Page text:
It can be hard to include the right balance of vitamins through diet alone. It’s always important to provide good, balanced meals for yourself or your little ones. It is possible to maintain a good balance of nutrients with diet alone. However, some may consider a supplement if you or your child isn’t receiving their minimum RDAs (Recommended Dietary Allowances).
Water-Soluble vs. Fat-Soluble Vitamins
All vitamins are either water-soluble or fat-soluble in our bodies.
Water-soluble vitamins, like C and B vitamins, travel through the bloodstream. Whatever you don’t use is expelled when you urinate. However, it’s important to maintain a good balance rather than overdosing yourself or your child.
Fat-soluble vitamins, like A, D, E, and K, are stored in fatty tissues and in the liver. They are used as your body needs them and otherwise remain stored. Large quantities of fat-soluble vitamins tend to be more toxic because your body stores them, rather than pees them out.
Minerals, such as iron, magnesium, zinc, and iodine, are not necessarily water- or fat-soluble. However, all minerals are toxic at very high levels. Typically, mineral toxicity occurs when a child or adult has consumed too much of a supplement.
Eating a good balance of foods isn’t always possible for us humans. If you eat little to no meat and fish, you may be deficient in vitamin B12 and omega-3 fatty acids. If you’re like most Americans, you’re probably deficient in vitamin D and calcium. Anyone could be deficient in one or many vitamins and minerals and they may not necessarily recognize it.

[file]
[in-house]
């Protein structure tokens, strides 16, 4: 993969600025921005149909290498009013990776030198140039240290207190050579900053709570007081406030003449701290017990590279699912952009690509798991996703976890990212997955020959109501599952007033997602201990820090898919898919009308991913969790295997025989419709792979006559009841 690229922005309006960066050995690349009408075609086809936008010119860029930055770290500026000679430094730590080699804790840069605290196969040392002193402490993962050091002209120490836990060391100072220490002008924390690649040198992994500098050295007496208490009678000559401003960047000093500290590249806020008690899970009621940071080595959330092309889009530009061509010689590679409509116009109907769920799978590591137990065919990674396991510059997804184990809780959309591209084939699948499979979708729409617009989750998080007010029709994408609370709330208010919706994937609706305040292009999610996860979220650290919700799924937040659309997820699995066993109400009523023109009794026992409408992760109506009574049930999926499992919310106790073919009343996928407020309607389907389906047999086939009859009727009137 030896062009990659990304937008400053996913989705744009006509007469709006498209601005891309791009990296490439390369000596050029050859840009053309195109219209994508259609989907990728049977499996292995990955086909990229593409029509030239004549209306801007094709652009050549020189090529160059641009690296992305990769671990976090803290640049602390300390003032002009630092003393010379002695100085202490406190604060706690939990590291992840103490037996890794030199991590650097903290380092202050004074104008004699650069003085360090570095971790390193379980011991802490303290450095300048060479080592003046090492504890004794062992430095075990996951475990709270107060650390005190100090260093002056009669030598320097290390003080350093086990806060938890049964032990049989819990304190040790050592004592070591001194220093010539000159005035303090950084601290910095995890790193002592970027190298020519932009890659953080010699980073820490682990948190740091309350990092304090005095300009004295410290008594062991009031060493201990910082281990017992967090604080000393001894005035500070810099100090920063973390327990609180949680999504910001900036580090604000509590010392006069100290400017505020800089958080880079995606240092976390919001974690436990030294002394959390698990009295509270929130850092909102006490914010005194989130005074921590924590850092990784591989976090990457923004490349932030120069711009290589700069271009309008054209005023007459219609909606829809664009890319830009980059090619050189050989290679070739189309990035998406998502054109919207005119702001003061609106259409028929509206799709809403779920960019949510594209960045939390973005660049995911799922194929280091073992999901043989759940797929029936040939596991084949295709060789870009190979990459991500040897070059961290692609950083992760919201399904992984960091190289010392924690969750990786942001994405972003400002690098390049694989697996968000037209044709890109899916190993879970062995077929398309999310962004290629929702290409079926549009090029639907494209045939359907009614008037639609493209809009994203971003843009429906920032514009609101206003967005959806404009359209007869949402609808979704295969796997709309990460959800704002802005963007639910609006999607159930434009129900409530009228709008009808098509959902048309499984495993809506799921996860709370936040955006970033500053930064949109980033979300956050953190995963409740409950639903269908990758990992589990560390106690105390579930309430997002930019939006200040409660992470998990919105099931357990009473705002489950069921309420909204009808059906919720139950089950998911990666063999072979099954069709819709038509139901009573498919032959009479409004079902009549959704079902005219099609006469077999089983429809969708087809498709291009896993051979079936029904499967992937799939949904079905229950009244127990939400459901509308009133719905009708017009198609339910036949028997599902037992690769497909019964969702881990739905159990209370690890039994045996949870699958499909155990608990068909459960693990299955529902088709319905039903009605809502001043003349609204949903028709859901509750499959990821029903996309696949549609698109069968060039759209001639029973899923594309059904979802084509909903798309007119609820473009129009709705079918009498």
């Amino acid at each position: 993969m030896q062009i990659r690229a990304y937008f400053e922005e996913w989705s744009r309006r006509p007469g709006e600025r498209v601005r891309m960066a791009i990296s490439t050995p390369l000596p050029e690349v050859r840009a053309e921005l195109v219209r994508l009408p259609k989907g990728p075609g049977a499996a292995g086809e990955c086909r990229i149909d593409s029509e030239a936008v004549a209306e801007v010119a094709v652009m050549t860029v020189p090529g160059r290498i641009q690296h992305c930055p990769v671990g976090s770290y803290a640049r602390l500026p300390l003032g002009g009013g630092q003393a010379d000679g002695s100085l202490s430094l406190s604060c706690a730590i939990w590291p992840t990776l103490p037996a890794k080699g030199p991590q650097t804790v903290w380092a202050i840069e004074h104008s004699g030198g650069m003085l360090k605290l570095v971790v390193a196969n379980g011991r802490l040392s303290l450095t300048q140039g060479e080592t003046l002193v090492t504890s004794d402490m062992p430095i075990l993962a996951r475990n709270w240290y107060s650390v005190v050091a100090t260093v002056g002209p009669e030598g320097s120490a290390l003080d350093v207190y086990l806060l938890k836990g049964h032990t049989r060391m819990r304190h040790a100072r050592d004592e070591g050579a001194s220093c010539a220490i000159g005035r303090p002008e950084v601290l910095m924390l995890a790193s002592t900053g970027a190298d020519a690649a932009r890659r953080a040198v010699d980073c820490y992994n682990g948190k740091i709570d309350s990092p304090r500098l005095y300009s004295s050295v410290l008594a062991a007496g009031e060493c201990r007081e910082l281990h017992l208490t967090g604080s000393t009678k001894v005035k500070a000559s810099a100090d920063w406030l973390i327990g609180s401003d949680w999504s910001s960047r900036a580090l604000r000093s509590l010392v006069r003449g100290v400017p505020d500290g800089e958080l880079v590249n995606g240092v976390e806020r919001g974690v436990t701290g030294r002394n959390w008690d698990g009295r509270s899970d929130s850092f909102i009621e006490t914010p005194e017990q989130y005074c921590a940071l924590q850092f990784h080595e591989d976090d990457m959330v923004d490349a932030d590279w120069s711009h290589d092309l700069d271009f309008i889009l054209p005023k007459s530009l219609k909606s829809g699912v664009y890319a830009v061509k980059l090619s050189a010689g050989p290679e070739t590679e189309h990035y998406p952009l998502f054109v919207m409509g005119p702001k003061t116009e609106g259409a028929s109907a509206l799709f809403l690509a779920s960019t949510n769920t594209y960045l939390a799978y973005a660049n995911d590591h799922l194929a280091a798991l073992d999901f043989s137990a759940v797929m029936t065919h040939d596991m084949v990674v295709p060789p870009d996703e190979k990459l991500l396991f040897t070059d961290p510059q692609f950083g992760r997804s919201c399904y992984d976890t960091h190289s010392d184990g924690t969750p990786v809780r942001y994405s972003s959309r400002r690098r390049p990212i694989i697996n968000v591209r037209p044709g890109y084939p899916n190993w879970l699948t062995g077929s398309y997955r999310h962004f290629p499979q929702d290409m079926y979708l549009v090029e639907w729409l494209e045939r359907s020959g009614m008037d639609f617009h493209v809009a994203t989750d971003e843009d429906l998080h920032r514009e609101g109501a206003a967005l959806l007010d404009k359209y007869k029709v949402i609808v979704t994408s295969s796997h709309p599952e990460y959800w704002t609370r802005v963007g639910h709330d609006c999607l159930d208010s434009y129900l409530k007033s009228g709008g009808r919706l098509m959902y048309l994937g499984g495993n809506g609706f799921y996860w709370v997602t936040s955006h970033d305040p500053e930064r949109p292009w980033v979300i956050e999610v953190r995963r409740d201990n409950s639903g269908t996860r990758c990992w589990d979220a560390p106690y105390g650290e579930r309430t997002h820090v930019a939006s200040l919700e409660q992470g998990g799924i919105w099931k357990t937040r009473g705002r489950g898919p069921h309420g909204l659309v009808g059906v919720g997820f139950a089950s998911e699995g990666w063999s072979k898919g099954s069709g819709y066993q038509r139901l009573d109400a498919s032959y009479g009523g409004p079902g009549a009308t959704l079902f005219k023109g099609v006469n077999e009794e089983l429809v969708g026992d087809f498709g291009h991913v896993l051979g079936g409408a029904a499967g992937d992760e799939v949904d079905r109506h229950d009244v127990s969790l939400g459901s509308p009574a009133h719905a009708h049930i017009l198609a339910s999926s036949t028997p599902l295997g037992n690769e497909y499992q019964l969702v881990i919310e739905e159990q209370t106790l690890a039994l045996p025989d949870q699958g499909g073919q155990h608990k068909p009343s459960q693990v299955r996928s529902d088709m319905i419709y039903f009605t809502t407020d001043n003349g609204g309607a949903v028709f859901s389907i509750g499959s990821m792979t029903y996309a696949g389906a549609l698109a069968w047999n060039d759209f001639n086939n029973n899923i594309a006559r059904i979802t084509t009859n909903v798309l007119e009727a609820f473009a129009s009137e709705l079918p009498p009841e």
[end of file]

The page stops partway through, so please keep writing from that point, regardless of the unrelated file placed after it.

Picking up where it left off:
It is important to consume the minimum RDAs (Recommended Dietary Allowances) of vital nutrients in order to maintain good health. The word ‘minimum’ indicates that we can typically take supplements and still continue to eat foods that may have additional vitamins and minerals in them. However, it is possible to get too much of these vitamins and minerals.
Overdosing yourself or your child can be to the detriment to bodily function. Large quantities of some nutrients can be toxic and can cause serious conditions. Be sure to check labels in the event that some of your supplements contain significantly more than the minimum RDAS. For a more in-depth look at deficiency and toxicity, check back in on our vitamins and deficiencies blog series, including the following:
- Vitamin A
- B Vitamins
- Vitamin C
- Calcium and Vitamin D
- Vitamin E
- Vitamin K
- Omega-3 Fatty Acids
Additionally, supplements are usually sold over-the-counter at your local grocery store or vitamin shop. It is important to remember that diet supplements are not tested and regulated like prescription drug products. Problems with safety, contamination, and quality can occur with these products, even if purchased from a reliable source. They are usually safe. However, if you’re unsure about a vitamin, be sure to consult your healthcare provider. Visit the Growing Healthy Together Fullscript page for a look at the vitamin and mineral supplements that we prefer.
For questions or concerns, please respond to this blog or contact us!